Towards a Steadying Culture of Food: Part I

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Toward a Steadying Culture of Food, or How To Feed Yourself If You Are a Highly Sensitive Person

October 21, 2020

Johannah Rodgers

I’ve spent a lot of time thinking about food and cooking, in part by choice and in part because of how I was raised, i.e., initially as a macrobiotic by a parent who was mentally ill, and then as an omnivore by a parent who was mentally ill in a different way.  The odd thing about my conventionally, as opposed to differently, mentally ill parent was that she was always determined that I, unlike she, would learn to cook.  As a result, I spent a lot of time as a child cooking with my other parent, who had grown up on a farm and cooked as a girl and then at the convent where she spent her twenties and thirties.  She was born in 1929 on a farm in eastern Kentucky and her generation and upbringing both have a lot to do with how she cooked, along with many other things about her, i.e., her love of glamour, drama, and absurdity.  Fortunately, she was not an absurd cook!  

So I grew up knowing about food and knowing how to cook, but not really knowing very much about how to feed myself.  I was fortunate in that I was fed throughout my life primarily with whole grains, lots of vegetables, fresh meat, and homemade baked goods.  We cooked with butter instead of shortening and fresh ingredients mattered and processed foods were considered both a waste of money and unhealthy.  As an adult, I’ve come to understand just how expensive processed foods are both in terms of their actual monetary cost per calorie and for your health.  People quite literally cannot “afford” to eat them.  Unfortunately, once you step away from processed foods, you need to dedicate some time to shopping and cooking.  You will ultimately save a ton of money, which I think is wonderful, but you will also have to re-train your palate to crave the foods that you know how to make and that are good for you. 

You need to eat at least three times a day:  Breakfast, Lunch, and Dinner.  In many cultures, this is just a given, as it should be in every culture.  As a hypersensitive person, I find that consistency in my diet is unbelievably important, as is knowing which foods give me energy, make me feel fed, and make me crazy.  Everyone is different so there is not some cookie-cutter plan that will work for everybody.  That said, people in general can be put into categories based on how they process carbohydrates and their ethnic backgrounds.  Some people process carbohydrates very efficiently and some people don’t.  Since I fall into the latter category, I find that my diet has to be protein rich, consist of a mix of animal, dairy, and plant proteins, low-sugar (which means also not eating too much white flour since it is metabolized in the same way as white sugar in my body), and include lots of vegetables and fruits.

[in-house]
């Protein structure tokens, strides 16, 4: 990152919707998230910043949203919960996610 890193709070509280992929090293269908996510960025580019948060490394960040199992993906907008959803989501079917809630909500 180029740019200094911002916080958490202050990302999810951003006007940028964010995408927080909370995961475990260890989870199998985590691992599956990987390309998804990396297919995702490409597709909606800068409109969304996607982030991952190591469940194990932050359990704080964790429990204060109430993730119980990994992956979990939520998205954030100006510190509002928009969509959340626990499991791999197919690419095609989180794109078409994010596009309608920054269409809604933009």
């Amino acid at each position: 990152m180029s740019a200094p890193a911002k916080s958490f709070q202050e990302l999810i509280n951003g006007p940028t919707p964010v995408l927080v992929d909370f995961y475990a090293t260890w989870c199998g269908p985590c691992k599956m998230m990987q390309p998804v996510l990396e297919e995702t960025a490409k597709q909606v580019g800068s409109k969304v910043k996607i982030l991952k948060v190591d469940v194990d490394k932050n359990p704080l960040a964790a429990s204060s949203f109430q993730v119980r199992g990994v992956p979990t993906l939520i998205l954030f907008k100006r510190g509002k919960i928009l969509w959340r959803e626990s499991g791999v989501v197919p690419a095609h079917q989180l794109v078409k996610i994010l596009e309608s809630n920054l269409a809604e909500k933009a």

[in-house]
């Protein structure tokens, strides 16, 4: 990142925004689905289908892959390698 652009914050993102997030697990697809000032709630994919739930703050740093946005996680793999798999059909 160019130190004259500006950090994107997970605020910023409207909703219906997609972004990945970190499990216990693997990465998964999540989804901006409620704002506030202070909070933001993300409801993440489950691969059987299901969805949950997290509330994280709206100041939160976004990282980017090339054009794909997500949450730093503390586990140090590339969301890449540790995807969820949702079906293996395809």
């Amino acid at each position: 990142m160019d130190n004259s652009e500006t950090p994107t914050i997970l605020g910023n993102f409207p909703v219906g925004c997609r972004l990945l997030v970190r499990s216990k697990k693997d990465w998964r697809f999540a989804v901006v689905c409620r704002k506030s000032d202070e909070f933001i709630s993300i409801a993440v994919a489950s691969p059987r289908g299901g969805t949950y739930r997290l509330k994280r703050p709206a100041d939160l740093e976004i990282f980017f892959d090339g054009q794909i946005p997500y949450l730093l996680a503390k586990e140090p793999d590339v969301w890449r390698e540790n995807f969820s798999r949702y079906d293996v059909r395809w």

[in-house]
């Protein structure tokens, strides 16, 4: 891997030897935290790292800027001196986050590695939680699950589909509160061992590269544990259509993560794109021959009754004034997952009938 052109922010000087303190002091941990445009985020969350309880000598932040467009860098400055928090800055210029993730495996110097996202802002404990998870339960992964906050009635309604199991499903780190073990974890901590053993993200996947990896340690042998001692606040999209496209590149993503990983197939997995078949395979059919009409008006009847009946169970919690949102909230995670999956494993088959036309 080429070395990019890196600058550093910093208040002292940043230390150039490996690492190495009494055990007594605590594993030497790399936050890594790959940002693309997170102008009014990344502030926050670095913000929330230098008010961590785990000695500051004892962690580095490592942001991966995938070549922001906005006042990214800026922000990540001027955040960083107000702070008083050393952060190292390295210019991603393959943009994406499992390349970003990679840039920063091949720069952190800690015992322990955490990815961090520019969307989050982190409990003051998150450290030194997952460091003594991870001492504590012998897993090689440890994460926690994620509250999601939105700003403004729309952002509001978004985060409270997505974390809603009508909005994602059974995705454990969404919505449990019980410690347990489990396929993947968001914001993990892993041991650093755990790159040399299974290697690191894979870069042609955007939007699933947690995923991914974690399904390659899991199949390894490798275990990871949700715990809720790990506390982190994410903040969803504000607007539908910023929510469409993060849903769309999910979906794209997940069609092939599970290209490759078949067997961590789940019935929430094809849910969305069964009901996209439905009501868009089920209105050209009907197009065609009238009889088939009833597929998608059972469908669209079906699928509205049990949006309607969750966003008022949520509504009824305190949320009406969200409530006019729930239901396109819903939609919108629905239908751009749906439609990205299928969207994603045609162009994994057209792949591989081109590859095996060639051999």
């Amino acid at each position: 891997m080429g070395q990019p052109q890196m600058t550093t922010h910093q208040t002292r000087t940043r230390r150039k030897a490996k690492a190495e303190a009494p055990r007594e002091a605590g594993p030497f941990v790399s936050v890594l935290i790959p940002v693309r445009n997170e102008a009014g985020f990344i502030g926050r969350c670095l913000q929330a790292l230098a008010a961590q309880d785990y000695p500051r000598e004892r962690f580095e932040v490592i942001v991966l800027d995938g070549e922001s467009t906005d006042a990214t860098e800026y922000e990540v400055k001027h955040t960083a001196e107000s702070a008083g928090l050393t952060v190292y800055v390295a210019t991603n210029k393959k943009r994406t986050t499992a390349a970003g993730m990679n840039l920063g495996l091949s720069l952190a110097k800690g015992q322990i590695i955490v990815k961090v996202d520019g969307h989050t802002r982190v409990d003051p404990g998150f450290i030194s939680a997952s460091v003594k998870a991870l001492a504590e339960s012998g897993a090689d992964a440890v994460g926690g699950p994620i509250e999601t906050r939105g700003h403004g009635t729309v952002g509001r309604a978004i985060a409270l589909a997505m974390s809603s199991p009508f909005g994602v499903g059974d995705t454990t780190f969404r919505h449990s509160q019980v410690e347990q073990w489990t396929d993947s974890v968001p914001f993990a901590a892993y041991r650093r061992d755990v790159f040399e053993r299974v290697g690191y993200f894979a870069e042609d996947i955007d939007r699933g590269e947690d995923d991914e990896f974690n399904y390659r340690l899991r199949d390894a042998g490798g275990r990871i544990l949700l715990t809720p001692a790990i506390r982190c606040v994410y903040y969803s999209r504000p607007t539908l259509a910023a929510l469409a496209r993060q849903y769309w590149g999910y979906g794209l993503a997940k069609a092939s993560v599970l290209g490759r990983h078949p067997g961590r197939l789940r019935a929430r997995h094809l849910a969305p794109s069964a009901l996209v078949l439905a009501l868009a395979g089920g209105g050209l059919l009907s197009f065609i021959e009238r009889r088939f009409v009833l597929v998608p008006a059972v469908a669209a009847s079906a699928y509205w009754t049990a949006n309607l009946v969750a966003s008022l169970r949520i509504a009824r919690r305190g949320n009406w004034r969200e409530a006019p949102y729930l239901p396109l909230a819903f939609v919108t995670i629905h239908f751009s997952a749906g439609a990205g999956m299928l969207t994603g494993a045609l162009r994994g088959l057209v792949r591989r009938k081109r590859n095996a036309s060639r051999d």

For breakfast, I eat either oatmeal prepared with some fruit (half an apple or pear) and almond slices or some eggs and toast/tortillas and sauteed greens.  For lunch, I eat a salad and some animal protein, some fat, and some bread or corn tortillas.  For dinner, I eat more animal protein, some kind of grain, and lots of steamed vegetables, usually steamed kale, but sometimes instead, a mixed salad or other stemmed or sauteed green vegetables.  

I moved to Brooklyn in 1995 and I honestly do not think I would have survived as long as I have in NYC without steamed kale.  It is plentiful, easy to prepare, and can be frozen in individual portions for quick re-heating (if you steam a whole bunch of kale at one time, you can just use pieces of aluminum foil to wrap up individual servings that can be put in your freezer.  I also freeze individual portions of black beans and chick peas, which are two other things I eat a lot of and which are much better tasting and less expensive when you cook your own instead of buying the prepared in a can.)  Of course, it is a good idea to have a few cans of beans around in case you ever need them.  You can make a very delicious meal by frying up some garlic and onions in olive oil, adding a can of beans and eating that with brown or white rice and possibly some yogurt or sour cream on the side plus … some steamed kale!